It seems the bulk of the Republican Party elected officials, and those who vote for them, aim to legislate for a perfect world. Or, rather, some vision of a 1950’s white picket fence perfect world, where there was no unwedded sex (without aspirin-between-knees), unintended pregnancies involved mysteriously shipping young ladies off for months at a time and a clouded future for the girls (though not their mates), where women went to college to learn to be better housewives, “happy” “faithful” marriages lasted forever and (white) children played harmoniously in safe small towns with penny candy and soda counters.
People with such rosy glasses think there needn’t be “special” opportunities made for people who aren’t born fortunate enough, or who didn’t choose to properly fit into this version of America. Who didn’t do well enough in school or have an entrepreneurial streak a great, marketable idea, and seed money. Who didn’t find, woo, and marry their lifelong (straight) partner straight out of high school or college. Who weren’t born rich, silver spoon filled with hand-pressed organics, attachment/or detachment/or whatever’s en vogue parenting-raised. Head down, hard work isn’t the solution in a vacuum.
Let’s not forget that, even in black-and-white Hollywood, pristine America didn’t exist. Greedy monopoly interests would’ve created Pottersville if not for George Bailey and his angel, and they hadn’t even figured out how to properly lobby for special exemptions yet. Pre-WWII, copyright 1940, The Unknown Citizen was plodding through the course of his life. It wasn’t exactly utopia.
There has never been a perfect America, and to punish those who don’t fit within the four corners of a bygone Instamatic picture doesn’t advance our country forward. Neither can legislating such narrow idealism cram us, ill-fitted, into the past. Besides, why should we want to go back to Bible-based justifications for racism?
There is no culture war, no class war – only a struggle to adapt to a changing world and attempts to makes sense of diverse identity, to carve out the parts that are “us” and learn how to properly relate to “them.” To move past the fear of differences and change. America is still a great idea, with some great thinkers and capacity for deep compassion and hard work.
“One Nation Under God” would be fine by me (though not everyone), but the broader assumptions have come to hint at a Christian version of Sharia law and blessings exhibited by success based upon capitalism. If the poor are poor, it’s their fault for not following God. If the sick are dying, they’ve probably done something to deserve it.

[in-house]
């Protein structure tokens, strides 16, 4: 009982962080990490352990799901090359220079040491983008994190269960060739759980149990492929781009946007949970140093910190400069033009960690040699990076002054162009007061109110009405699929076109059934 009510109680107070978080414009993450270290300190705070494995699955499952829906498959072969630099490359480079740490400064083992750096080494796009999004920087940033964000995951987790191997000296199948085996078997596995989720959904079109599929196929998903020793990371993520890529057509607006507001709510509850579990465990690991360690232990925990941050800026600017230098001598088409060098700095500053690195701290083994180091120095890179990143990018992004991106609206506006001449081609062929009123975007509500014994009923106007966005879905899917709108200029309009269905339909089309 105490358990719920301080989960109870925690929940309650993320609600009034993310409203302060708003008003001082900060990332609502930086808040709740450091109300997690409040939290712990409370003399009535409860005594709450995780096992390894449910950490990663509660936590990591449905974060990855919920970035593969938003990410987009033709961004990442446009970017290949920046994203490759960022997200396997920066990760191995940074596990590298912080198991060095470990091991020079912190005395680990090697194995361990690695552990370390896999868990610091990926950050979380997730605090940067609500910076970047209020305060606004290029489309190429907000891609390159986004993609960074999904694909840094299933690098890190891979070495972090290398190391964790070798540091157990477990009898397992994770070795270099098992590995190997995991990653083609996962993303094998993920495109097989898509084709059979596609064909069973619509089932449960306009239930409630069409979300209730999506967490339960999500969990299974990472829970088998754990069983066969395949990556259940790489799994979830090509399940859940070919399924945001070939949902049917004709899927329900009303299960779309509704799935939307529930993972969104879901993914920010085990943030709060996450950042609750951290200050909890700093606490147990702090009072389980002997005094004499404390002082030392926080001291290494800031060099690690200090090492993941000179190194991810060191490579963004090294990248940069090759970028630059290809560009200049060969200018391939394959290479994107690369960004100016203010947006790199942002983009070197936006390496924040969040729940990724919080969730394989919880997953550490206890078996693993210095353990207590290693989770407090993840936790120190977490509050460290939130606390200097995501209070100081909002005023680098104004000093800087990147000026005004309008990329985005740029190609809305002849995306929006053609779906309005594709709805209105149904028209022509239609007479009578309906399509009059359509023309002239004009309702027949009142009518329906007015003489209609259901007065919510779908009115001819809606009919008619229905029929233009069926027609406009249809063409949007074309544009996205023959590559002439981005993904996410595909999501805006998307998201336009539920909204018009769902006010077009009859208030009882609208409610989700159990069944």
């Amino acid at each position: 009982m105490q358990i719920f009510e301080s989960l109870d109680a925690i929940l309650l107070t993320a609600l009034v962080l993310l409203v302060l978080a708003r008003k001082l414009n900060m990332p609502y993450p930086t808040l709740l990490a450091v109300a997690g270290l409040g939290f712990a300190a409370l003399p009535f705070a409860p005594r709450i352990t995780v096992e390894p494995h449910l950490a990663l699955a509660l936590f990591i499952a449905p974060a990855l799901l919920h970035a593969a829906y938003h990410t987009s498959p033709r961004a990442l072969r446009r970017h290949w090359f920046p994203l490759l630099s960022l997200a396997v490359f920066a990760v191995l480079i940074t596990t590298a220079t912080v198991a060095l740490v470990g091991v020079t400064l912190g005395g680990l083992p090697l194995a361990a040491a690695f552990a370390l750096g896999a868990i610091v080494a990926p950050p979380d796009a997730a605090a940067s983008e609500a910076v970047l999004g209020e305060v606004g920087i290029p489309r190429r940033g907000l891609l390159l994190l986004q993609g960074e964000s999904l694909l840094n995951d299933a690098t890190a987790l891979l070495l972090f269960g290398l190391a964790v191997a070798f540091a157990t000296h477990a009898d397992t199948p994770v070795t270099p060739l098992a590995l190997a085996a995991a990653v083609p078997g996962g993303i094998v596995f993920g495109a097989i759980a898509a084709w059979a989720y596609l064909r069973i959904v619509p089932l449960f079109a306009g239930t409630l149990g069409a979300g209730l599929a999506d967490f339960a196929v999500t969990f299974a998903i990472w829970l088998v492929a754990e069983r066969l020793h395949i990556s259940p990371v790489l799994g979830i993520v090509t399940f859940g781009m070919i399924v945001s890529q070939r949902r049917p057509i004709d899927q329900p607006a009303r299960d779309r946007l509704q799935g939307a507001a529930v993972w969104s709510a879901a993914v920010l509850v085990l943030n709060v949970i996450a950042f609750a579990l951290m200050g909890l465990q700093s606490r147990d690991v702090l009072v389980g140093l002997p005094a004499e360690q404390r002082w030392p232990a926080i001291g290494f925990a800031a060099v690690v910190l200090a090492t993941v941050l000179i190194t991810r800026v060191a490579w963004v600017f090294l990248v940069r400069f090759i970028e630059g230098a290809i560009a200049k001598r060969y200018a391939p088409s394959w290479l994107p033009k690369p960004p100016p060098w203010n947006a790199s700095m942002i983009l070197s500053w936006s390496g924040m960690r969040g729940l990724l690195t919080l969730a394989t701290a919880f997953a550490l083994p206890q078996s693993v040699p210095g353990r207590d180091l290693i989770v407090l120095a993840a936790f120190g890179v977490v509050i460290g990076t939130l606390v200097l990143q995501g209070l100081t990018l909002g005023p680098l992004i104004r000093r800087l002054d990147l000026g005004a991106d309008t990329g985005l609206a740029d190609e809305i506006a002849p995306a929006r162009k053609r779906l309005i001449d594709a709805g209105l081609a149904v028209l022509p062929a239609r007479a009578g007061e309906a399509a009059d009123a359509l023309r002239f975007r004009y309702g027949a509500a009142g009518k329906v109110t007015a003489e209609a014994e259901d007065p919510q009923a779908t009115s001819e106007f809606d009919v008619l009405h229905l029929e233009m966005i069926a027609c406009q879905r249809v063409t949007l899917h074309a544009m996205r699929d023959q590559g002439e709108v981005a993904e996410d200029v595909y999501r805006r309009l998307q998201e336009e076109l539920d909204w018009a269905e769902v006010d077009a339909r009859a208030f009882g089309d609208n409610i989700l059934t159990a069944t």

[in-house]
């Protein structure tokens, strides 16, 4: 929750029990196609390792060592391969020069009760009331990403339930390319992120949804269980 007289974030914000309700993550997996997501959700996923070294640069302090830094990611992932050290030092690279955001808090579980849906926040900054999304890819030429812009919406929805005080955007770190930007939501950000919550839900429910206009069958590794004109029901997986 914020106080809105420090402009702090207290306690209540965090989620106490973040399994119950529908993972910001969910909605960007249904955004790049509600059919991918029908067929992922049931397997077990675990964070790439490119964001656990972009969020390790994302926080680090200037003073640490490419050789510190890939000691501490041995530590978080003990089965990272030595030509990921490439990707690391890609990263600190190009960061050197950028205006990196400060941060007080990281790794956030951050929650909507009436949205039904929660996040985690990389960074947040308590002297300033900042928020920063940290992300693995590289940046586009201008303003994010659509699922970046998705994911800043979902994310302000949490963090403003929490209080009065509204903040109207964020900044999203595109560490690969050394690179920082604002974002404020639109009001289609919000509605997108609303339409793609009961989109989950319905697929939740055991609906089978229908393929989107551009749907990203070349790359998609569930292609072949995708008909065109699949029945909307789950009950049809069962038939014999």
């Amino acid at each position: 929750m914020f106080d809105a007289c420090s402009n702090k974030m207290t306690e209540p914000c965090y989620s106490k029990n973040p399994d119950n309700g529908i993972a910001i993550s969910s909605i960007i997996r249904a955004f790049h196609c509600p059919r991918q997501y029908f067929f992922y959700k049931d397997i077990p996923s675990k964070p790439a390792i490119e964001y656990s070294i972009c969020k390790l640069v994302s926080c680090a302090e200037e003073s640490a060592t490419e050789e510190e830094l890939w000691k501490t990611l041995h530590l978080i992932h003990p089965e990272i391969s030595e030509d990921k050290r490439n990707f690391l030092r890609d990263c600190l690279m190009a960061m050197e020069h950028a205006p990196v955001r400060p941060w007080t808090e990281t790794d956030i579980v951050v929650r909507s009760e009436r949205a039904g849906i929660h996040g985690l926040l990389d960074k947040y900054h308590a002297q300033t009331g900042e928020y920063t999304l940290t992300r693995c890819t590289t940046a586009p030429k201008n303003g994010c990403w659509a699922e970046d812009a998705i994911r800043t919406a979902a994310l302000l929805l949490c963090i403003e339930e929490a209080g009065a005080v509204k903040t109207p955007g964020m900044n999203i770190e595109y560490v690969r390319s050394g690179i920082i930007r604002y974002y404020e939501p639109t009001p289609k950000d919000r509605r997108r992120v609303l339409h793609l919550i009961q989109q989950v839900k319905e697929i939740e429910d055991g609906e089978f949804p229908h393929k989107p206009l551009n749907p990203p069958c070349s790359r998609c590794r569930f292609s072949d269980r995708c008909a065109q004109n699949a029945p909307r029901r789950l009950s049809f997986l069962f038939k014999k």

Modern American Christians take liberties with Biblical applications and misrepresent God’s loving intention toward people. Jesus died to wipe away legalism and striving for perfection. Jesus did not teach that Christians should overthrow earthly governments and impose Jesus’ commandments on unbelievers (to love the Lord your God…. and your neighbor as yourself… the greatest of these is Love.)
If “One Nation Under God” was defined by God’s terms – including exhibiting acknowledgment and appreciation of God’s self in every type of human, I think we’d be a more harmonious, successful America.
Soberingly, news outlets and scholars are pondering data indicating the U.S. isn’t Number One. It’s a kick-in-the-gut wakeup call, or it should be. What do we do about it?
It’s okay to be angry that the Constitution and Schoolhouse Rock and All I Really Need to Know I Learned in Kindergarten and the Golden Rule “sold” us a false bill of goods. Unbridled, lobbyist-aided capitalism and Potter-esque greed are to blame – not the ideals that give us a sense of fairness in the first place. We need a strong right and left and lots of vocal in-betweens to respectfully hash it out, sing in harmony, then lead.
Divided we fall. There’s enough remaining to fight for – less in a warring sense and more the internal, soulish battlefields – to find our common ground. To see the humanity and love and values of others around us. To see beauty in the various ways we find family and lasting friendship now.
We can’t waste time attempting to legislate an ideal that’s never existed, and there are plenty of logs to work on instead of bullying the rest of America into a version of Christianity uncomfortably similar to Sharia law. Let’s forge a reality-based, compassionate land of opportunity in America regardless of faith or lack thereof. Compassion is not limited to those who put on the mantle of Christianity – thank God – and patriotism means more than red-white-and-blue, men-died-for-freedom rallying cries.
As a Christian, it’s more than “tolerance” in name only. It’s a celebration of every person who comes into my life. What I learn from them. How I see God in them. How I watch courage and loyalty and compassion and integrity play out in the choices of regular people, and beautiful personalities emerge even if they haven’t professed faith in God and aren’t on my brand-of-Christianity team. (Do I have to pick just one team?!)
There is no perfect Christ figure running for office, so I must remain involved and hold elected officials accountable.
I will vote for those who advance freedom, equality, and opportunity for all, who see the imperfect world for what it is, and plan to create realistic solutions. They promote policies to help the poor and sick without asking whether those recipients of compassionate aid are deserving enough to be fed and healed.
I think it’s what Jesus would do.
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